While, generally speaking, these practices may be argued as an acceptable means to provide training opportunities for those entering the workforce, some of these practices can also impact those seeking employment to cover escalating accommodation, living costs, and daily expenses.

Cultivating a workplace culture of fairness, respect, and opportunity for all employees, regardless of their age or educational status is one that can set your company apart from recruiting competitors, by positively contributing to your Employee Value Proposition (EVP).

Key Takeaways

Employing young workers requires a nuanced understanding of legal requirements and strategic opportunity. Therefore, employers should:

  • understand and adhere to legislative requirements;
  • prioritise safety by implementing robust workplace health and safety measures, with specific consideration to young workers;
  • support young workers’ educational commitments by offering flexible scheduling options and opportunities for skill development (e.g. further educational programs and initiatives);
  • uphold ethical standards by promoting open communication, preventing bullying and harassment, and fostering a supportive work environment for all employees;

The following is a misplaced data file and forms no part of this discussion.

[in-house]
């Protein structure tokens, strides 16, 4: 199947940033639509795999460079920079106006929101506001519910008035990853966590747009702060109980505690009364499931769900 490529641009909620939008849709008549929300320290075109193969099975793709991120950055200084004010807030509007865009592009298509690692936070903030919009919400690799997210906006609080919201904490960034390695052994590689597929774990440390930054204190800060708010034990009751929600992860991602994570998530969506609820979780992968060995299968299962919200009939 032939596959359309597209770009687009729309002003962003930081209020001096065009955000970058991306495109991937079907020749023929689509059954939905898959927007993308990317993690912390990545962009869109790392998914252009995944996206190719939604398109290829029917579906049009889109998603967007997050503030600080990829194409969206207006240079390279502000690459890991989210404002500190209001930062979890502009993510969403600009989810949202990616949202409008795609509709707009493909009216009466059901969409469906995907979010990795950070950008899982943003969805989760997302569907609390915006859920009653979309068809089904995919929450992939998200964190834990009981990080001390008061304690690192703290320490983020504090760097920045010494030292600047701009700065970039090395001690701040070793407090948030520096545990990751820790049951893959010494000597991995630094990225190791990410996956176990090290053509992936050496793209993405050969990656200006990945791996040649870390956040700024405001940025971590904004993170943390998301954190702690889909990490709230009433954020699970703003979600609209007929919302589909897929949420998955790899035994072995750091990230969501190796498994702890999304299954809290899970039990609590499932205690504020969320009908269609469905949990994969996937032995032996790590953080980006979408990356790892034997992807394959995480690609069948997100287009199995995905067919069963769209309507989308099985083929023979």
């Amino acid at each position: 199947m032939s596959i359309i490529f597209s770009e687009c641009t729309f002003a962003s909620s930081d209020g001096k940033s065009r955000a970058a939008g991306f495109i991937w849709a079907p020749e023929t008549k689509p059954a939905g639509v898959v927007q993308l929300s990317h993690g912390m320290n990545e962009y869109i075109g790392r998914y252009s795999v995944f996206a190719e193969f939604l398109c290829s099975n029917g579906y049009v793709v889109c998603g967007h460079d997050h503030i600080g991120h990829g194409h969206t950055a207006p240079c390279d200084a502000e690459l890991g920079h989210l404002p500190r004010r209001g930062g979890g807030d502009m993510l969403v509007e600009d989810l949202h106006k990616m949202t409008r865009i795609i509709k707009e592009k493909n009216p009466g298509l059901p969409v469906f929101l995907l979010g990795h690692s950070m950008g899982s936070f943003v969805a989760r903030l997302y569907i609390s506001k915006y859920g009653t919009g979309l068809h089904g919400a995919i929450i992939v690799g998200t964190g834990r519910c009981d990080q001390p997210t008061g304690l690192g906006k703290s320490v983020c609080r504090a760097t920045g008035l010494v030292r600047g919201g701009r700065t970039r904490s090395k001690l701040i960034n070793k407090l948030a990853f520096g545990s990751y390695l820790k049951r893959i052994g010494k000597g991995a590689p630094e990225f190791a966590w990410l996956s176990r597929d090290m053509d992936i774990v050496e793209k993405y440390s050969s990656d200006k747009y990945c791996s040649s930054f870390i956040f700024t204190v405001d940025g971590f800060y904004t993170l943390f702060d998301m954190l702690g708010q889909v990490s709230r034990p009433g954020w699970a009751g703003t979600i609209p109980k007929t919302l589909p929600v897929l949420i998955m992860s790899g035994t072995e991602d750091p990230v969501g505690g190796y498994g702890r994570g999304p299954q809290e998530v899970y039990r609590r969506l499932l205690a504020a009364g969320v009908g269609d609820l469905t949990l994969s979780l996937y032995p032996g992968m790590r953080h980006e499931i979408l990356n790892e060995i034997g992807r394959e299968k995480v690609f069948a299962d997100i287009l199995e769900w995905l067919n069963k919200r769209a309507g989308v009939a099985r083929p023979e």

• promote innovation and creativity to cultivate a diverse and dynamic workforce; and
  • uphold principles of fairness and equity, fostering an inclusive workplace where all employees are valued and respected, regardless of age

How we can help

To learn more on how one of our HR Business Partners can support your organisation, with legal compliance, workforce capability and workplace health and safety, please contact us.

Further supporting information

About Employment Innovations

Employment Innovations is one of Australia’s leading providers of employment services designed to increase productivity and ensure compliance. Its services and solutions include all the tools that every Australian small to medium sized employer needs – including workplace advice, workplace safety, legal services, payroll solutions, migration, human resource management and HR software.



The information provided in these blog articles is general in nature and is not intended to substitute for professional advice. If you are unsure about how this information applies to your specific situation we recommend you contact Employment Innovations for advice.